- Goldwin Smith Hall, 132
Our Bodies, Their Laws: Impacts of Dobbs v. Jackson on LGBTQ+ Communities
What does the Dobbs decision to overturn Roe vs Wade have to do with LGBTQ+ people? A lot, it turns out. LGBTQ+ people are directly affected by the Dobbs v. Jackson decision compromising access to abortions because queer and trans people also need access to reproductive health care. The right to privacy, guaranteed by the Fourteenth Amendment’s Due Process Clause, is the foundation for abortion rights (Roe and Casey), and it is the bedrock for both same-sex sexual intimacy (Lawrence v. Texas) and same-sex marriage (Windsor v. United States and Obergefell v. Hodges). The Supreme Court ruled in Dobbs v Jackson that the Fourteenth Amendment’s due process protection of liberty does not include a federal right to abortion. This verdict rescinds a right to privacy that has safeguarded citizens’ autonomous decisions with respect to their most intimate and personal life choices for nearly fifty years. What other rights are vulnerable in the wake of this ruling? How does this ruling intersect with the rise in anti-trans legislation across the country? This interactive discussion with presenters and audience focuses on the potential impacts of this legislation and Dobbs v Jackson for LGBTQ+ people and communities, including the issues of gay marriage, queer kinships, and transgender healthcare and rights.
Discussion leaders include Sara Warner, associate professor of Performing and Media Arts and director of LGBT Studies; Stacey Roy, undergraduate ILR student and Community Engagement Coordinator for QSWARE (Queer Sexual Wellness and Relationship Education); and the LGBT Resource Center; and Cortney Johnson, associate dean of students and director of the LGBT Resource Center.
OUR BODIES, Their Laws Fall 2022 event series:
The Supreme Court’s decision to ignore decades of precedent and overturn Roe v. Wade in June 2022 is merely the latest instantiation of government policy that controls and criminalizes bodies, especially those of marginalized communities. Reproductive coercion has formed the bedrock of United States population policy since from early colonization and slavery to sterlization abuses against Black and Brown women, to the separation of families and forced hysterectomies in the camps on the US/Mexico border. Proliferating efforts to ban gender affirming care and inclusive learning environments for trans and queer youth weave together a broader patchwork of policies showcasing the state’s disregard for the humanity of gendered and racialized “others.”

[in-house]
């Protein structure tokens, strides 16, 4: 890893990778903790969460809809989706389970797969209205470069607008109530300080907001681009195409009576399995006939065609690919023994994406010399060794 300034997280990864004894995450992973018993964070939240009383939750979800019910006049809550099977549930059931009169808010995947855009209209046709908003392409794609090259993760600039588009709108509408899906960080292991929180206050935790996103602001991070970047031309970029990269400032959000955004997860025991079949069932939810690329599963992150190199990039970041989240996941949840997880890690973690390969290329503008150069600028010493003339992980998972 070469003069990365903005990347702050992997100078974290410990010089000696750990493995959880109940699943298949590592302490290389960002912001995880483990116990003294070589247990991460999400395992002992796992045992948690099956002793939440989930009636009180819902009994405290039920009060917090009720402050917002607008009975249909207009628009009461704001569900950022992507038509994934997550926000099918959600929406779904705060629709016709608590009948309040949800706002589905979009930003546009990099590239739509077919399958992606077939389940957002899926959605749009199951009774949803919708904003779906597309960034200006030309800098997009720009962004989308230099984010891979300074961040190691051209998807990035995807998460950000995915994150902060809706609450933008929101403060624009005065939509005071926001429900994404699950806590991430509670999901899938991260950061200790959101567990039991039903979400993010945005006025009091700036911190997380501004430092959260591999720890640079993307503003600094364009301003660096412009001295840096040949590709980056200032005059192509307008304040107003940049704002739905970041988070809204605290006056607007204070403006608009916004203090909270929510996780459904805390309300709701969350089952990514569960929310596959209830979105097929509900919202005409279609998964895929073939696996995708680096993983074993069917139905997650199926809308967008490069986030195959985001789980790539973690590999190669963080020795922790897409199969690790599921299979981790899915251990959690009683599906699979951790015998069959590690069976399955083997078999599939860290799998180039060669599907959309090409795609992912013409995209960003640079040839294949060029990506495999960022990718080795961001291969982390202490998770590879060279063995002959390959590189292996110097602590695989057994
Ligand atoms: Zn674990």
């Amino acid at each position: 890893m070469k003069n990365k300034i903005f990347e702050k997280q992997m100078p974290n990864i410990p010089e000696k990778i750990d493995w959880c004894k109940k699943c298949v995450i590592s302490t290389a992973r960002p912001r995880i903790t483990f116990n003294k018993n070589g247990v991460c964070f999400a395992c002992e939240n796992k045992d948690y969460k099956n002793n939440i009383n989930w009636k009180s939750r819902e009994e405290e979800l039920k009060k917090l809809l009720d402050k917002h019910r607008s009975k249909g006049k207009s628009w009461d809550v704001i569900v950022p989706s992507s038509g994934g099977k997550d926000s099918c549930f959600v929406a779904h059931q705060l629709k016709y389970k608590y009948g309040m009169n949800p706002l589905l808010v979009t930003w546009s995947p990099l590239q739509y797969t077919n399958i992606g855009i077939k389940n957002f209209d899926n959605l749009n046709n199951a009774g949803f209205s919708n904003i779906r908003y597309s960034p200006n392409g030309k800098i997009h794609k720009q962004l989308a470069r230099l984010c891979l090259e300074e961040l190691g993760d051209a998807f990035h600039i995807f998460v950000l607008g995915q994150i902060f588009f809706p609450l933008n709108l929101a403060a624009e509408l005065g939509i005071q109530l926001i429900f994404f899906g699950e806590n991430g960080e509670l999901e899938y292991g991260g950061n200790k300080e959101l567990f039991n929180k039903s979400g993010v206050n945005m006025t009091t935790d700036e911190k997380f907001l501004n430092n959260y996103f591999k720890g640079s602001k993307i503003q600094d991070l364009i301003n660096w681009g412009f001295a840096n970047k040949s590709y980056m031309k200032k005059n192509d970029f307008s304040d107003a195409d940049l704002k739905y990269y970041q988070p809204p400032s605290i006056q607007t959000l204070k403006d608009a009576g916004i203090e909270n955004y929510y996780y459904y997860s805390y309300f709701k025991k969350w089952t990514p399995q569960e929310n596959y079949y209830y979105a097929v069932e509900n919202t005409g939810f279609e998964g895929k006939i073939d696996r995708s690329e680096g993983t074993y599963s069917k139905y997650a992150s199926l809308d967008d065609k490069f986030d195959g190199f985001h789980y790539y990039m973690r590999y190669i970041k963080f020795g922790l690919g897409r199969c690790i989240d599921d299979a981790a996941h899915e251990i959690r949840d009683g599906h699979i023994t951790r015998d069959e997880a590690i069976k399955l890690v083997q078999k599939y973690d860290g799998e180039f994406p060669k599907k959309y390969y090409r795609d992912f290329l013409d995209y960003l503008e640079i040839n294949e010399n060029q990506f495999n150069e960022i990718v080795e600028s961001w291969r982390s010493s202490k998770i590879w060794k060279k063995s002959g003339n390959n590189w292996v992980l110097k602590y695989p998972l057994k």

While the Dobbs decision represents “business as usual” for US reproductive policy, it is also an inflection point. New generations of activists are awakening to struggles for justice. Previously siloed white feminists realizing that silence is no protection in a racist heteropatriarchal system. We therefore see this as a moment to gather, to care for and listen to each other, to learn about ongoing and interconnected struggles to get free, and to get to work.
Please join us for our next installment of this series:
November 11, Our Bodies, Their Laws: Community Education and Coalition Building for Bodily Autonomy, Appel Multipurpose Room (APP303ABC)Please adhere to Cornell University’s COVID-19 guidelines. Stay informed at https://covid.cornell.edu.
If you need accomodations to participate in this event, please contact Maria or Aidan at firstname.lastname@example.org.
Are you interested in taking a student leadership role in these events and/or do you have any expertise in areas you would like to share with others? Give us your feedback! We’d love to hear from you! Email email@example.com.
This series is sponsored by the Feminist, Gender, & Sexuality Studies Program, the Women's Resource Center, Cornell Health, the Cornell Law School Gender Justice Clinic, and End Abortion Stigma